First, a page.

Concern Over Extend of Criminal Libel and Slander

Photo: Revision Legal

Once assented to by the President of the Republic and published in the Official Gazette, any individual that makes a false statement against an individual and publishing a false statement that damages the reputation of another person on a public platform is liable to face criminal charges.

Anyone found guilty of committing these offences faces a maximum of 3 years imprisonment.

These are amendments to the Penal Code [CAP 135] that were approved under the Bill of the Statute Law (Miscellaneous Provisions) Act No. of 2021.

A total of 18 legislations were amended under this Statute Law Bill and one of them was the Penal Code Act on the provisions of criminal libel and slander.

Under the changes to the Penal Code after section 114, individuals are prohibited from using threatening language against others in written, spoken, automated words or gestures.

The change also spells out criminal libel (published statement that is false) under Section 120 of the Act and criminal slander (false spoken statement), which is Section 121.

An issue raised by Member of Parliament for Luganville, Matai Seremaiah, during debate of the Bill tabled and on item 8 under the Miscellaneous provisions, specifically on the issue of slander whether it is the person slandering that is liable or the person on the side taking a video and posting it on Facebook pages with large followings.

MP Seremaiah says at this time of campaigns for provincial elections, politicians would be on the receiving end of this amendment’s provision of criminal proceedings.

Prime Minister Bob Loughman, agreed that the amendment is a difficult one as it would also affect chiefs holding meetings at their respective nakamals.

The PM said the amendment would assist the Judiciary to carry out its duty.

“The overall aim for this is to try to reduce how social platforms are being used to talk against another person, spoil a person’s name and their businesses.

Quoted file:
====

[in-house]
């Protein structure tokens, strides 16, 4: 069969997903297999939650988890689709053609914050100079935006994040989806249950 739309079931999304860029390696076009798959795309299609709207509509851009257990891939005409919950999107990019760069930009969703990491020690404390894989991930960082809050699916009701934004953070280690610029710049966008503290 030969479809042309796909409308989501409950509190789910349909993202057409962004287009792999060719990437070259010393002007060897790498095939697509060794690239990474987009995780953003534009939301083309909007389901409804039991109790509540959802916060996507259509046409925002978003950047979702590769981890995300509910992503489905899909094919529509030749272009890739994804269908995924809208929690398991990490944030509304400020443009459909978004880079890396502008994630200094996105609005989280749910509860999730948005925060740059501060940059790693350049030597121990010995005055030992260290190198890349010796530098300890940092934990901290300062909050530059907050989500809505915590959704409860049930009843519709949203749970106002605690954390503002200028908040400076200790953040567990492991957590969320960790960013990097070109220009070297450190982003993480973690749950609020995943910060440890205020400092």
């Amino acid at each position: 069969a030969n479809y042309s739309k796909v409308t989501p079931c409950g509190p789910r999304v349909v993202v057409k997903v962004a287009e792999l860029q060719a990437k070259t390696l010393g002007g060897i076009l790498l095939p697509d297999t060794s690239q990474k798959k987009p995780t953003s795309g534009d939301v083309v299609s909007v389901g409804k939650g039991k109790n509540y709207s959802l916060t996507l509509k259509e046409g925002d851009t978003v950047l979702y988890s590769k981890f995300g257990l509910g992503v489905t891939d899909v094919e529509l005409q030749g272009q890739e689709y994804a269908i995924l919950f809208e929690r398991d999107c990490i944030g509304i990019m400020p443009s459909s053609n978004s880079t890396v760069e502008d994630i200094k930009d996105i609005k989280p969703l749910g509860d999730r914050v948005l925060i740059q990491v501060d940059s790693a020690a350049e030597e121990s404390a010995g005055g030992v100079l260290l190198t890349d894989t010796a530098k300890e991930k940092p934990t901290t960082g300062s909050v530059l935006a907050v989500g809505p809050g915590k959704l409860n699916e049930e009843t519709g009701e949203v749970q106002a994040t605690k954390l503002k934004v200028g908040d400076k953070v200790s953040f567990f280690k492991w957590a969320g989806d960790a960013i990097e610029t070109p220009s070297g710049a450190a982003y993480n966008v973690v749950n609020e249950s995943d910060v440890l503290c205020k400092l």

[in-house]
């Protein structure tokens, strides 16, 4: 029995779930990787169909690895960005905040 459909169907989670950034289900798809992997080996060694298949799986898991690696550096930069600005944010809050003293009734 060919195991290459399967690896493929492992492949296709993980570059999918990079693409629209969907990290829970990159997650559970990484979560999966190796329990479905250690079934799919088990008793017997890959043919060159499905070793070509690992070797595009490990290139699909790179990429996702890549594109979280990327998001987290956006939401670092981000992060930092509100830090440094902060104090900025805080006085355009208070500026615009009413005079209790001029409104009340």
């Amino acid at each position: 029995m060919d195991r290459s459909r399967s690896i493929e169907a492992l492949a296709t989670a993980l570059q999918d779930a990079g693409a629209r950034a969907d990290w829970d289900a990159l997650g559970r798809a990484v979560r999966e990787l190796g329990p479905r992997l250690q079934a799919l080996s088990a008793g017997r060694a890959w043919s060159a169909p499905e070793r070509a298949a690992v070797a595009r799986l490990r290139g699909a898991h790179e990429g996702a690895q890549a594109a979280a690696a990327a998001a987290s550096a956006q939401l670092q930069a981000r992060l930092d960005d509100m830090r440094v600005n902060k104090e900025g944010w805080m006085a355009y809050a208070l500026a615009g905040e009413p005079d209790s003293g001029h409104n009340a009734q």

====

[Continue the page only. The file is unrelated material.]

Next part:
“I agree that if we find this difficult for us, i am prepared to get this back (to parliament) to make one that is more easy for us.

“I suggest that we allow it (amendment) to go and see how we manage it and comply with it,” the PM said.

Former Minister of Internal Affairs, Andrew Napuat, has expressed in Parliament about how he faced the challenge of being severely criticized on Facebook as a State minister.

He has since left Facebook since 2017 and no longer uses it, but still contacts his voters through text messages and WhatsApp.

MP Napuat says the amendment is good, but it does not solve the issue of fake IDs on social media. He said the amendment may cause many to turn to fake IDs.

Napuat also suggested for administrators of Facebook forums to be penalised for approving any slander or libel from fake Facebook IDs.

The amendment has not specified if the newspapers, television stations, and radio stations would be liable but Minister of Agriculture, Willie Daniel, who is a lawyer by profession, explains that once a video is posted online, the person that posted it and the person slandering would be affected.

At this stage this amendment makes an individual responsible for their actions, which would also put journalists as individuals on the firing line.

There is also no provision on where the three years imprisonment stands if there is rectification of items published or aired on mainstream media and if apologies would have any bearing once the law is implemented.

Media Association of Vanuatu (MAV) President, Stevenson Liu, says anything to do with communication and freedom of expression that affects how media in Vanuatu operates, would be a concern for MAV.

He says he hopes this change would not restrict freedom of information and freedom of expression in general.

Mr Liu says traditional media that normally work under the guide of ethics, should be concerned about the amendments.

Meanwhile a proposed cybercrime law is yet to be passed by Parliament, despite numerous consultations.

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